Delirium is defined as a mental disturbance characterized by hallucinations, or sometimes simply as frenzied excitement. "Delirium," the first "Cirque du Soleil Live Music Concert," indeed has several moments of frenzied excitement, but the first -- a dazzlingly designed underwater segment -- doesn't occur until the aud has been sitting there for one long hour.
Delirium is defined as a mental disturbance characterized by hallucinations, or sometimes simply as frenzied excitement. “Delirium,” the first “Cirque du Soleil Live Music Concert,” indeed has several moments of frenzied excitement, but the first — a dazzlingly designed underwater segment — doesn’t occur until the aud has been sitting there for one long hour.
The guiding question, apparently, was how can the phenomenally successful Montreal-based outfit break into the lucrative arena-show market? Cirque troupes play in theaters of various sizes (the touring tent for “Corteo,” in the company’s last New York stint, seats 2,700). The audience for this fare seems to be unlimited; there are 14 productions playing on five continents. Cirque’s touch being on the level of Midas’, why not rake in some of the cash that can be generated from 10,000-seaters?
Cirque marketing presumably is up to the challenge, but there’s a problem, and it turns out to be a big one. They may call it a “live music concert” — an FAQ on the Web site asks, “Is this like other Cirque du Soleil shows?,” with the answer being, simply, “no” — but ticket buyers going to see Cirque expect to see Cirque. Many of the oohs and ahs earned by typical Cirque shows are made possible by the ingenious equipment built into expensive physical productions. This tours well, as Cirque has proven; but there’s only so much you can unpack for a two- or four-show stint, especially when there’s a basketball or hockey game the day before.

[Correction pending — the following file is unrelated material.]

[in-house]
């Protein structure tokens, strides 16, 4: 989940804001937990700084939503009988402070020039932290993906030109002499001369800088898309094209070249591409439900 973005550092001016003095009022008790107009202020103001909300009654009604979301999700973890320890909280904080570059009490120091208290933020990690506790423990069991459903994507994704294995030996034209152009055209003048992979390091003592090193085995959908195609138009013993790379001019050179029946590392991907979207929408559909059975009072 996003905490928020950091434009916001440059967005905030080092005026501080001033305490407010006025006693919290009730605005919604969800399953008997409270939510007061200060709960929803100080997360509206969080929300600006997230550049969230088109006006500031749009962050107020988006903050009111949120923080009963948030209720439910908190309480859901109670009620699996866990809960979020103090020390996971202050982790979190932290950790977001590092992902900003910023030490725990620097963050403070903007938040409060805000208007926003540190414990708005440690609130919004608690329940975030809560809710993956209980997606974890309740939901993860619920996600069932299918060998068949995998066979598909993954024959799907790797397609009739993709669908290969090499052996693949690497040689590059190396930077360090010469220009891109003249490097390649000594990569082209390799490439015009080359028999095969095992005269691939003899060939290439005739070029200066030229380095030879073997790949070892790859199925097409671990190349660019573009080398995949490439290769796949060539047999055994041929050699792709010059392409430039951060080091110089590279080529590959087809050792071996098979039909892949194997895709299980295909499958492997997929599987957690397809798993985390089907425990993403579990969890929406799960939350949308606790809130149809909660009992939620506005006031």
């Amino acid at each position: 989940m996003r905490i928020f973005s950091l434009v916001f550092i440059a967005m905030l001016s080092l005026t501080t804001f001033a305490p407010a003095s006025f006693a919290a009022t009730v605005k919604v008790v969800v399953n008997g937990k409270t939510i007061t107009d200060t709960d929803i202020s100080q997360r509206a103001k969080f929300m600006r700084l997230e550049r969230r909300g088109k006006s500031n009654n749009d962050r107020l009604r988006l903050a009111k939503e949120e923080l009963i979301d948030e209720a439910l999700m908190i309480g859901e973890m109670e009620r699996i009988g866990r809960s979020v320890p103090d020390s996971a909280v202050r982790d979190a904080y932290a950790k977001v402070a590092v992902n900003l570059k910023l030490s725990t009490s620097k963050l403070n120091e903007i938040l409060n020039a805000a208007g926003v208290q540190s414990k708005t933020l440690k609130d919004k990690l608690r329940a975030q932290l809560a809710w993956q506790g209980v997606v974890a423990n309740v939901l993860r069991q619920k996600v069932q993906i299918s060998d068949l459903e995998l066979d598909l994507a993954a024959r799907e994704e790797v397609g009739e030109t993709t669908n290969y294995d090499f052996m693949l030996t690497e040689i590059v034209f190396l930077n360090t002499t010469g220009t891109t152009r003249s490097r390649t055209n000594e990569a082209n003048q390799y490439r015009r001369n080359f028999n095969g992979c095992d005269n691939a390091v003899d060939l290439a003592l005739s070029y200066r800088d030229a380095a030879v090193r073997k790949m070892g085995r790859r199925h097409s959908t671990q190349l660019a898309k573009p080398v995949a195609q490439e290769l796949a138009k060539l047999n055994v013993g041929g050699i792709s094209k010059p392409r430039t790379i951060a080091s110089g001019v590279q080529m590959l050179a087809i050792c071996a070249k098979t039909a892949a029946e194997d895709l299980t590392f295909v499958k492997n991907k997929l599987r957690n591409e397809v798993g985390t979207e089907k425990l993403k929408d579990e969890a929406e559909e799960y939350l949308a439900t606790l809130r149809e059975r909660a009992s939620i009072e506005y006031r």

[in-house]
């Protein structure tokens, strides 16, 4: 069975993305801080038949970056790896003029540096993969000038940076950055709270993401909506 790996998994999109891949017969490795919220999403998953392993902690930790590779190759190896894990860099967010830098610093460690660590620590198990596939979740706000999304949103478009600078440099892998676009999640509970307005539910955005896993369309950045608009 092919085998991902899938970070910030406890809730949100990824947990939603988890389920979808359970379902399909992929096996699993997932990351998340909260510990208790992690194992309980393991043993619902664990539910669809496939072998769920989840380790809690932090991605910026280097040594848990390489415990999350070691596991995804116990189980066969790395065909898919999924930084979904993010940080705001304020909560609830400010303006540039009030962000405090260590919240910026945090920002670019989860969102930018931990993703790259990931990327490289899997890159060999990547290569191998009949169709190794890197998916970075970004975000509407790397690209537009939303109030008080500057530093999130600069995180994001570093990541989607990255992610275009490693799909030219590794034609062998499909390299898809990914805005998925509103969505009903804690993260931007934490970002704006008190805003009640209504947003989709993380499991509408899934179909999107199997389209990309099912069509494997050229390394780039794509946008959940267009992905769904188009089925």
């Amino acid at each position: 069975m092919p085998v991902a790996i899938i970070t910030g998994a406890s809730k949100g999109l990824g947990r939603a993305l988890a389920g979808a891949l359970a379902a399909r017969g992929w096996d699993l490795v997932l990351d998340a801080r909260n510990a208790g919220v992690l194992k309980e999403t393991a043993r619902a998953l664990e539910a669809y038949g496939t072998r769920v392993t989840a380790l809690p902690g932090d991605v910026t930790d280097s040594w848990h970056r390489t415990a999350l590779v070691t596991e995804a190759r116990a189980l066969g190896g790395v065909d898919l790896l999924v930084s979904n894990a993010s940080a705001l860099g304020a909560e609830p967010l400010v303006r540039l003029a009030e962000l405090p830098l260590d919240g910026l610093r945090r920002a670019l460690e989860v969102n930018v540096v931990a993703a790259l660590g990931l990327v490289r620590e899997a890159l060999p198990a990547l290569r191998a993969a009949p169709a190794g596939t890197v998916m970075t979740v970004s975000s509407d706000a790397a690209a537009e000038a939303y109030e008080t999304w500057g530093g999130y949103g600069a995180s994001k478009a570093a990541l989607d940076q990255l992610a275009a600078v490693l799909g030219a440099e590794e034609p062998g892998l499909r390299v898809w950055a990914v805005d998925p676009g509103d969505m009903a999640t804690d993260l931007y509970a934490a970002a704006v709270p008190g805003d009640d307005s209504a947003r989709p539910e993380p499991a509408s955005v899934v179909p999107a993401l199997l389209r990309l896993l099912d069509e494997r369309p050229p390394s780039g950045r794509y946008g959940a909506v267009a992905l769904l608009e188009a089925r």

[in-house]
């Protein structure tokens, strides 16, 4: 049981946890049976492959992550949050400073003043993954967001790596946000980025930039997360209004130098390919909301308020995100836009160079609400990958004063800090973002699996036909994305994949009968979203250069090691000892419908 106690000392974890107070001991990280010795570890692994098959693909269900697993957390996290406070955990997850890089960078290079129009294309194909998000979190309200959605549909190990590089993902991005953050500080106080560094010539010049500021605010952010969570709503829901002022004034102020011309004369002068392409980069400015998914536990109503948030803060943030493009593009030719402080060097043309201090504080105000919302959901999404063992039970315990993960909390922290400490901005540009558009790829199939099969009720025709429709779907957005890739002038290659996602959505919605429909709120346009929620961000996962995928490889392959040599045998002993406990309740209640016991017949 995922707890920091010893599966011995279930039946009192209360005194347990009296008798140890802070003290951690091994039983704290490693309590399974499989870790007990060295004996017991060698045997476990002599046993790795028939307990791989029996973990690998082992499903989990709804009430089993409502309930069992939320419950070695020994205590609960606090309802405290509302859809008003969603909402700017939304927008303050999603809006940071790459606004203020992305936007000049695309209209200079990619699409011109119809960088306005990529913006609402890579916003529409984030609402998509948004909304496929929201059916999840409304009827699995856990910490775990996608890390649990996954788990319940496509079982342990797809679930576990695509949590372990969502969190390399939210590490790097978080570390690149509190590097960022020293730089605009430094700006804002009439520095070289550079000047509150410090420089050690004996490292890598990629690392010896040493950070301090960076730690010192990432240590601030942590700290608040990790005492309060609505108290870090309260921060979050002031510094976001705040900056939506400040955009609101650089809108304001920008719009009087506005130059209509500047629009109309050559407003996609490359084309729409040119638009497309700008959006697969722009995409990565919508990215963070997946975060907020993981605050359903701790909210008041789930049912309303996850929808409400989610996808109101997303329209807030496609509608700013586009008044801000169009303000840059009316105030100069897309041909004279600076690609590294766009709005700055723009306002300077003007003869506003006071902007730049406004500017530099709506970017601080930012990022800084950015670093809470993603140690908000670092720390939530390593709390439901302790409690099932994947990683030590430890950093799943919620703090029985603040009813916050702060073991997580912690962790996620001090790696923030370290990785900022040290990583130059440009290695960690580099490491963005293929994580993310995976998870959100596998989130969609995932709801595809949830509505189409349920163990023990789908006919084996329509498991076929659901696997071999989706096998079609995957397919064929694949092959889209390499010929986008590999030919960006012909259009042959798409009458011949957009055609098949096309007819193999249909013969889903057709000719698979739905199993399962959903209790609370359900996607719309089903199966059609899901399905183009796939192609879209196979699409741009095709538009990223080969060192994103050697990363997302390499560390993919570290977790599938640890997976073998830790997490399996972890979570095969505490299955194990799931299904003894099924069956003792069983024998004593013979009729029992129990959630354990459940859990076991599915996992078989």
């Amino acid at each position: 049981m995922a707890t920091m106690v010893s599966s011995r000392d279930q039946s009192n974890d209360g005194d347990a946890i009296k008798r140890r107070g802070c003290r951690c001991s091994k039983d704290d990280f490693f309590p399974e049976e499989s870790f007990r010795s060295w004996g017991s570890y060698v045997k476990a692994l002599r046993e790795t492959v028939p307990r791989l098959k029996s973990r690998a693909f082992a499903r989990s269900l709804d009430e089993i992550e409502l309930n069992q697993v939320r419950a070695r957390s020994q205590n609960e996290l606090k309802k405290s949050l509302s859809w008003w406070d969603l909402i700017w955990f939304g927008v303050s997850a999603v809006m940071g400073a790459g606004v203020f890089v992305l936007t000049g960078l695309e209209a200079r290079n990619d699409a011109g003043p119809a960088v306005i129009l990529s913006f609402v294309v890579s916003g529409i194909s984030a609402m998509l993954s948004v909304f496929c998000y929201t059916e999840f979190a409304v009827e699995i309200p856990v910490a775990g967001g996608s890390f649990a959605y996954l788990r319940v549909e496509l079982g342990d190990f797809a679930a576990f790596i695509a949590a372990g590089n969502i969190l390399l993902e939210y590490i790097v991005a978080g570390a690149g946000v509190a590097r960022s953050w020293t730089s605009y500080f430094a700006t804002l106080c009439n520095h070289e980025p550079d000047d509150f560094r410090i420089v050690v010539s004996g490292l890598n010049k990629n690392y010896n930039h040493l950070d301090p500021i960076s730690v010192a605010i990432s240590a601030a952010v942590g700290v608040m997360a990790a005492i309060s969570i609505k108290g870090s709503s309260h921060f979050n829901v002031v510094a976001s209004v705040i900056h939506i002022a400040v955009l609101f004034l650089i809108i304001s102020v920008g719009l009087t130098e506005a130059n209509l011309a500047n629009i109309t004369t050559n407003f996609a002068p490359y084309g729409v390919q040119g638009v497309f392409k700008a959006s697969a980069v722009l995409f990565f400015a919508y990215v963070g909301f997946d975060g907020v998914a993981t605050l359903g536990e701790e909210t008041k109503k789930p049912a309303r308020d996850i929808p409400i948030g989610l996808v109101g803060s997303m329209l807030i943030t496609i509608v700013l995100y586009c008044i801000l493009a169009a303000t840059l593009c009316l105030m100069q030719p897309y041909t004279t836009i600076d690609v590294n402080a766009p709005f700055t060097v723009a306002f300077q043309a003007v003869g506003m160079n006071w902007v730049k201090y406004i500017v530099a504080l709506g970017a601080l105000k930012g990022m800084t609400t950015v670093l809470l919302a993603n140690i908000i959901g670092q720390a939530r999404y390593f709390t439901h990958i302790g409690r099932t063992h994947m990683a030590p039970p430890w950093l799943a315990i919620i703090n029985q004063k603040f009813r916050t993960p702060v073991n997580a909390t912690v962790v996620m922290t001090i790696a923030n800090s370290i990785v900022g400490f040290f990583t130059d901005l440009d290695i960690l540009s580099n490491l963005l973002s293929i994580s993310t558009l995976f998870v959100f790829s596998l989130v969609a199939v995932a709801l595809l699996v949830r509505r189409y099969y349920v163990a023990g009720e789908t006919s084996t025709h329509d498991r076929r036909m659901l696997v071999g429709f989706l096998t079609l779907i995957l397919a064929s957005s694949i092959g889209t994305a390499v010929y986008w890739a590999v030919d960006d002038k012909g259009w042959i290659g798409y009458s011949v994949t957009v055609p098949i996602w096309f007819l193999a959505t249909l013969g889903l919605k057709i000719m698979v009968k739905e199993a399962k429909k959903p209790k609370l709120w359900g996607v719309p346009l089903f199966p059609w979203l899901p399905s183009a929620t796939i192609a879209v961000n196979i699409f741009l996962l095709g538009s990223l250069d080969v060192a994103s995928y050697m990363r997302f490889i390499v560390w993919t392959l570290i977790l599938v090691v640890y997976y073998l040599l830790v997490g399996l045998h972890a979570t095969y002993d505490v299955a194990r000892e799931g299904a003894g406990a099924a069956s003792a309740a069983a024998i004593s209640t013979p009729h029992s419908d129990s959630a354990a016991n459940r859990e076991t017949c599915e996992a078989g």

And so you get the live music concert. The idea seems to have been to select Cirque’s greatest hits, musicwise — 21 numbers from a catalog of more than 500 — and build a show around them. New arrangements have been devised by Francis Collard, along with new lyrics by Robbie Dillon, which we are told are in English. (One of the few clearly intelligible phrases came midway when someone sang, “It’s time to go.”) The songs are performed live, by a Brazilian-Canadian band called Gaia supplemented by Senegalese percussionists and a gal with an electronic violin.
Grafted upon the songs is a mini-Cirque show, featuring a dreamer (Karl Baumann) harnessed to a balloon-womb who pedals in space for the whole 90 minutes and finally finds love with a blonde in a white dress. Along the way, he comes across a leering clown in red on stilts (Adam Read).
There are also several acrobatic acts, typical of Cirque but on a smaller scale with less equipment. The lack of functional scenery is offset by use of massive multimedia, namely “540 square feet of projection space, the equivalent of almost four Imax screens.” Filmed material includes a cast of about 10 ghostly people opening and closing doors in their underwear. That’s all well and good, but not necessarily what auds have come to see.
“Delirium” itself clocks in at 90 minutes. Show opens, though, with a singer named Nitza doing a 24-minute set. This is followed by an intermission, making it seem like a mighty long time before things start cooking with the aforementioned underwater effect.
Cirque is partnered in the venture with touring-show behemoth Live Nation (formerly Clear Channel), which clearly knows the arena field. But this Cirque du Soleil Live Music Concert needs less live music and more Cirque.